BEIJING: People joined long queues outside immigration offices in Beijing on Monday, eager to renew their passports after China dropped COVID border controls that had largely prevented its 1.4 billion residents from travelling for three years. Sunday’s reopening is one of the last steps in China’s dismantling of its “zero-COVID” regime, which began last month after historic protests against curbs that kept the virus at bay but caused widespread frustration among its people.
Waiting to renew his passport in a line of more than 100 people in China’s capital, 67-year-old retiree Yang Jianguo told Reuters he was planning to travel to the United States to see his daughter for the first time in three years.
“She got married last year but had to postpone the wedding ceremony because we couldn’t go over to attend it. We’re very glad we can now go,” Yang said, standing alongside his wife.
China’s currency and stock markets strengthened on Monday, as investors bet the reopening could help reinvigorate a $17 trillion economy suffering its lowest growth in nearly half a century.
Beijing’s move to drop quarantine requirements for visitors is expected to boost outbound travel, as residents will not face those restrictions when they return.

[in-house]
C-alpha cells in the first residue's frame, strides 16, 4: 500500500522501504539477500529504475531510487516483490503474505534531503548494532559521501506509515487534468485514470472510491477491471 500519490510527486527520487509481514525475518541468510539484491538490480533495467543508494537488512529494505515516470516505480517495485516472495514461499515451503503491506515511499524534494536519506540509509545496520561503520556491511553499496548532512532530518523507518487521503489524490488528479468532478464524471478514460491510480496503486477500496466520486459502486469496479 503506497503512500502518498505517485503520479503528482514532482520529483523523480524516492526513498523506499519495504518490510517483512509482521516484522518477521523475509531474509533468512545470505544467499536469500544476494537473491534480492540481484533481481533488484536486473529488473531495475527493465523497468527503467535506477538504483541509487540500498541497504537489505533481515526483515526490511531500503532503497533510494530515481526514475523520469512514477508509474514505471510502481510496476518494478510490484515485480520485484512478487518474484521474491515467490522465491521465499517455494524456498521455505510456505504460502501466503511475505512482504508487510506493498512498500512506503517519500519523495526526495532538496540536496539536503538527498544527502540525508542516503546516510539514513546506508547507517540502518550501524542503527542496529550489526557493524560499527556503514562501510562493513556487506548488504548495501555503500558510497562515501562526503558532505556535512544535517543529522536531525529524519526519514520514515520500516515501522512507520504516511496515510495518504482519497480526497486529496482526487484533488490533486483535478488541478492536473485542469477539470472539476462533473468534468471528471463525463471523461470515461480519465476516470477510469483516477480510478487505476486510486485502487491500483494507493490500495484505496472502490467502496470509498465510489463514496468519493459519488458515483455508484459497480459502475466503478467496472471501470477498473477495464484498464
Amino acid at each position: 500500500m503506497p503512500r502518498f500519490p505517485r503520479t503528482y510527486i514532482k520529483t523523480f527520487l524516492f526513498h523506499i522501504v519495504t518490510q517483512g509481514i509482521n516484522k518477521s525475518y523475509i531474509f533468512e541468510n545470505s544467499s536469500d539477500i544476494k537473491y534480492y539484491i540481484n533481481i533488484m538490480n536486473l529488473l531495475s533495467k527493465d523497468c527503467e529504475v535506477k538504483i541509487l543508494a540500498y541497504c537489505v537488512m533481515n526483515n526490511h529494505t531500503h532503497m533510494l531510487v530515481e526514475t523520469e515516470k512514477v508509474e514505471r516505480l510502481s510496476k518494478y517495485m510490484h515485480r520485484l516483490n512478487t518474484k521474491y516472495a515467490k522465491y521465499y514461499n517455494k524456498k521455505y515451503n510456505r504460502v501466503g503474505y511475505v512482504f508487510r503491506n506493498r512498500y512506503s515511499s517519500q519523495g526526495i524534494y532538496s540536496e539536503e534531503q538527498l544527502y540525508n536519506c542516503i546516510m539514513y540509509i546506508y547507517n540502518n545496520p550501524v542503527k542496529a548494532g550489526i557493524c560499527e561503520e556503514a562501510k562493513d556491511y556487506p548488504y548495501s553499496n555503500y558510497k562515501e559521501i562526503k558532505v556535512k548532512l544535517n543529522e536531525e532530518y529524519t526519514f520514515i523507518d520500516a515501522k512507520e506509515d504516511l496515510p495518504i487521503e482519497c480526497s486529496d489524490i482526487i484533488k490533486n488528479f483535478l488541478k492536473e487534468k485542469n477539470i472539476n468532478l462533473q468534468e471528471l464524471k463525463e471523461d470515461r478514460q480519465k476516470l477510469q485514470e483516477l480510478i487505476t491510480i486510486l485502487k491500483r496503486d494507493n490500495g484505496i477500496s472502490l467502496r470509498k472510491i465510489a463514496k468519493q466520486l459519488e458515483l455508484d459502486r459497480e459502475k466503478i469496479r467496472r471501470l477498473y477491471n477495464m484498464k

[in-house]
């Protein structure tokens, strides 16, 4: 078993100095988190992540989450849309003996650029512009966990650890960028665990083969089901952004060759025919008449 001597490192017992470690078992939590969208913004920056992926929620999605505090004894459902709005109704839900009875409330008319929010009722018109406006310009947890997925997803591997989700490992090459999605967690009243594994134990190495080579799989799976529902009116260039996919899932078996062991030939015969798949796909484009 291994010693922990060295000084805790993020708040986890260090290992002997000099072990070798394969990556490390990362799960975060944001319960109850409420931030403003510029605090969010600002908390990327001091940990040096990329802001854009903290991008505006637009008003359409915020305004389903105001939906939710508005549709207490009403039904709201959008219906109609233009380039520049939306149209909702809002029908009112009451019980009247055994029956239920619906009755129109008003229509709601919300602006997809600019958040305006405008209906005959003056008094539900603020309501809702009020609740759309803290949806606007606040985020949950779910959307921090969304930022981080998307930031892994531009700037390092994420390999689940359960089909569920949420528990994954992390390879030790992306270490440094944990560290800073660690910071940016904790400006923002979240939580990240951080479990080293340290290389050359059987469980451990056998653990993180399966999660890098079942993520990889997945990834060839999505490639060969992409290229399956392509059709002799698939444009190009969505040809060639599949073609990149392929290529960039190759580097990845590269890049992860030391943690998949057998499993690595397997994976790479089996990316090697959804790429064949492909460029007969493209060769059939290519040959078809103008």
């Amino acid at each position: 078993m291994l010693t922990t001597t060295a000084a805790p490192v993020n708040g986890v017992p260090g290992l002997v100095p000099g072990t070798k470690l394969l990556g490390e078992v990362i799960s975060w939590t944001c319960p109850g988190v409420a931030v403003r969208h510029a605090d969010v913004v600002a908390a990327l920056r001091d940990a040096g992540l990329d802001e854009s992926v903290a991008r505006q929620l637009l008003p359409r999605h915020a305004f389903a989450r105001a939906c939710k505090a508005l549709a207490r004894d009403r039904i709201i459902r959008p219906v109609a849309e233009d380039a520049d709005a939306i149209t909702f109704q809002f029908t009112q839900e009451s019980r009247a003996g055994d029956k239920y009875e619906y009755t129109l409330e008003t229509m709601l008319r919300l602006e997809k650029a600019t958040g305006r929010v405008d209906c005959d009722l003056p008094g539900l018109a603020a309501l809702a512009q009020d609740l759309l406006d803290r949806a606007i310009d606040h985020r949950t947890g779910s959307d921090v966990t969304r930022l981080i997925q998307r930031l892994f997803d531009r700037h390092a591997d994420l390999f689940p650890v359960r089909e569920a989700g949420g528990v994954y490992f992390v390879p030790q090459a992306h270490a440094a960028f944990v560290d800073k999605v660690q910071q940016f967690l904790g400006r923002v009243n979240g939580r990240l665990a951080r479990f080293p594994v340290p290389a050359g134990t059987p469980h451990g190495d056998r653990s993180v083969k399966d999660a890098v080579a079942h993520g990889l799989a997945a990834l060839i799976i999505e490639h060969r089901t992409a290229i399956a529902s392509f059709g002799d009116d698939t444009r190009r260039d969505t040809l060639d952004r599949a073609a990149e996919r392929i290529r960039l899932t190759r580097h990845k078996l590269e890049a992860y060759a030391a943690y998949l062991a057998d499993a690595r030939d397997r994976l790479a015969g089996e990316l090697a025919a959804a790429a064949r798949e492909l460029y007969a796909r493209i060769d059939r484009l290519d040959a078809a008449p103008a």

But flights are scarce and several nations are demanding negative tests from visitors from China, seeking to contain an outbreak that is overwhelming many of China’s hospitals and crematoriums. China, too, requires pre-departure negative COVID tests from travellers.
China’s top health officials and state media have repeatedly said COVID infections are peaking across the country and they are playing down the threat now posed by the disease.
“Life is moving forward again!,” the official newspaper of the Communist Party, the People’s Daily, wrote in an editorial praising the government’s virus policies late on Sunday which it said had moved from “preventing infection” to “preventing severe disease”.
“Today, the virus is weak, we are stronger.”
Officially, China has reported just 5,272 COVID-related deaths as of Jan. 8, one of the lowest rates of death from the infection in the world.
But the World Health Organization has said China is under-reporting the scale of the outbreak and international virus experts estimate more than one million people in the country could die from the disease this year.
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